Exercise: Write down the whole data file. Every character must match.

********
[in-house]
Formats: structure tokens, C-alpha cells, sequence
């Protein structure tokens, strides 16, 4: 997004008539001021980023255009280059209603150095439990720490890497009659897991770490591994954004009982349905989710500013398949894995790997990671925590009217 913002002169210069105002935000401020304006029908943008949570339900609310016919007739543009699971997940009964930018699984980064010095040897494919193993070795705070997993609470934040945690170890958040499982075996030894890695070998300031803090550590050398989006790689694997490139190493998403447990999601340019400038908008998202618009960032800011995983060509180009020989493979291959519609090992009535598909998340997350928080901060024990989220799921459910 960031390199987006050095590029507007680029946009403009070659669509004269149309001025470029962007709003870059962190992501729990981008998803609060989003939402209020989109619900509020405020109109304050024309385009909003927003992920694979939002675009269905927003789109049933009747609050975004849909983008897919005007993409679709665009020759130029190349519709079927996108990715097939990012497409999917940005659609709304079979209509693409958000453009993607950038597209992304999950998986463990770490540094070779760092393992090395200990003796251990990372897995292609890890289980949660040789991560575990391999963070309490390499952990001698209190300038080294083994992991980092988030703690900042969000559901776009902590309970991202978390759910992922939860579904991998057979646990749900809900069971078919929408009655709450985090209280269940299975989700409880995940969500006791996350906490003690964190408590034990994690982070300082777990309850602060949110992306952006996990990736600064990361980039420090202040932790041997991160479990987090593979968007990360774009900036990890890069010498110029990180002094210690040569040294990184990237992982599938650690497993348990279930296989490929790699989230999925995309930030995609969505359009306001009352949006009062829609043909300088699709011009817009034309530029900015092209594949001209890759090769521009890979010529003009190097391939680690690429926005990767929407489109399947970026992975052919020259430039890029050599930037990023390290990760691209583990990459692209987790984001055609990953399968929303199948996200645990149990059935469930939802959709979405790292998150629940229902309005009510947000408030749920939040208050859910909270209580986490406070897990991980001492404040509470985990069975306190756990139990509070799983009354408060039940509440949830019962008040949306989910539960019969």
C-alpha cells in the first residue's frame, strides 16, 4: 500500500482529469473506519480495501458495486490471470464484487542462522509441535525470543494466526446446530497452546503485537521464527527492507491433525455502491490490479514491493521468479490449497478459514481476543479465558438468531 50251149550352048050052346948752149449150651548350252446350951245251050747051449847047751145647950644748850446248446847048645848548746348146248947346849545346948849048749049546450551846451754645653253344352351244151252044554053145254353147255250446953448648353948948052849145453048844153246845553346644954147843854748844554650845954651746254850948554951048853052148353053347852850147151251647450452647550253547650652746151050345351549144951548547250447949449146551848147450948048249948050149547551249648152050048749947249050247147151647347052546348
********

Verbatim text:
[in-house]
Formats: structure tokens, C-alpha cells, sequence
């Protein structure tokens, strides 16, 4: 997004008539001021980023255009280059209603150095439990720490890497009659897991770490591994954004009982349905989710500013398949894995790997990671925590009217 913002002169210069105002935000401020304006029908943008949570339900609310016919007739543009699971997940009964930018699984980064010095040897494919193993070795705070997993609470934040945690170890958040499982075996030894890695070998300031803090550590050398989006790689694997490139190493998403447990999601340019400038908008998202618009960032800011995983060509180009020989493979291959519609090992009535598909998340997350928080901060024990989220799921459910 960031390199987006050095590029507007680029946009403009070659669509004269149309001025470029962007709003870059962190992501729990981008998803609060989003939402209020989109619900509020405020109109304050024309385009909003927003992920694979939002675009269905927003789109049933009747609050975004849909983008897919005007993409679709665009020759130029190349519709079927996108990715097939990012497409999917940005659609709304079979209509693409958000453009993607950038597209992304999950998986463990770490540094070779760092393992090395200990003796251990990372897995292609890890289980949660040789991560575990391999963070309490390499952990001698209190300038080294083994992991980092988030703690900042969000559901776009902590309970991202978390759910992922939860579904991998057979646990749900809900069971078919929408009655709450985090209280269940299975989700409880995940969500006791996350906490003690964190408590034990994690982070300082777990309850602060949110992306952006996990990736600064990361980039420090202040932790041997991160479990987090593979968007990360774009900036990890890069010498110029990180002094210690040569040294990184990237992982599938650690497993348990279930296989490929790699989230999925995309930030995609969505359009306001009352949006009062829609043909300088699709011009817009034309530029900015092209594949001209890759090769521009890979010529003009190097391939680690690429926005990767929407489109399947970026992975052919020259430039890029050599930037990023390290990760691209583990990459692209987790984001055609990953399968929303199948996200645990149990059935469930939802959709979405790292998150629940229902309005009510947000408030749920939040208050859910909270209580986490406070897990991980001492404040509470985990069975306190756990139990509070799983009354408060039940509440949830019962008040949306989910539960019969």
C-alpha cells in the first residue's frame, strides 16, 4: 500500500482529469473506519480495501458495486490471470464484487542462522509441535525470543494466526446446530497452546503485537521464527527492507491433525455502491490490479514491493521468479490449497478459514481476543479465558438468531 50251149550352048050052346948752149449150651548350252446350951245251050747051449847047751145647950644748850446248446847048645848548746348146248947346849545346948849048749049546450551846451754645653253344352351244151252044554053145254353147255250446953448648353948948052849145453048844153246845553346644954147843854748844554650845954651746254850948554951048853052148353053347852850147151251647450452647550253547650652746151050345351549144951548547250447949449146551848147450948048249948050149547551249648152050048749947249050247147151647347052546348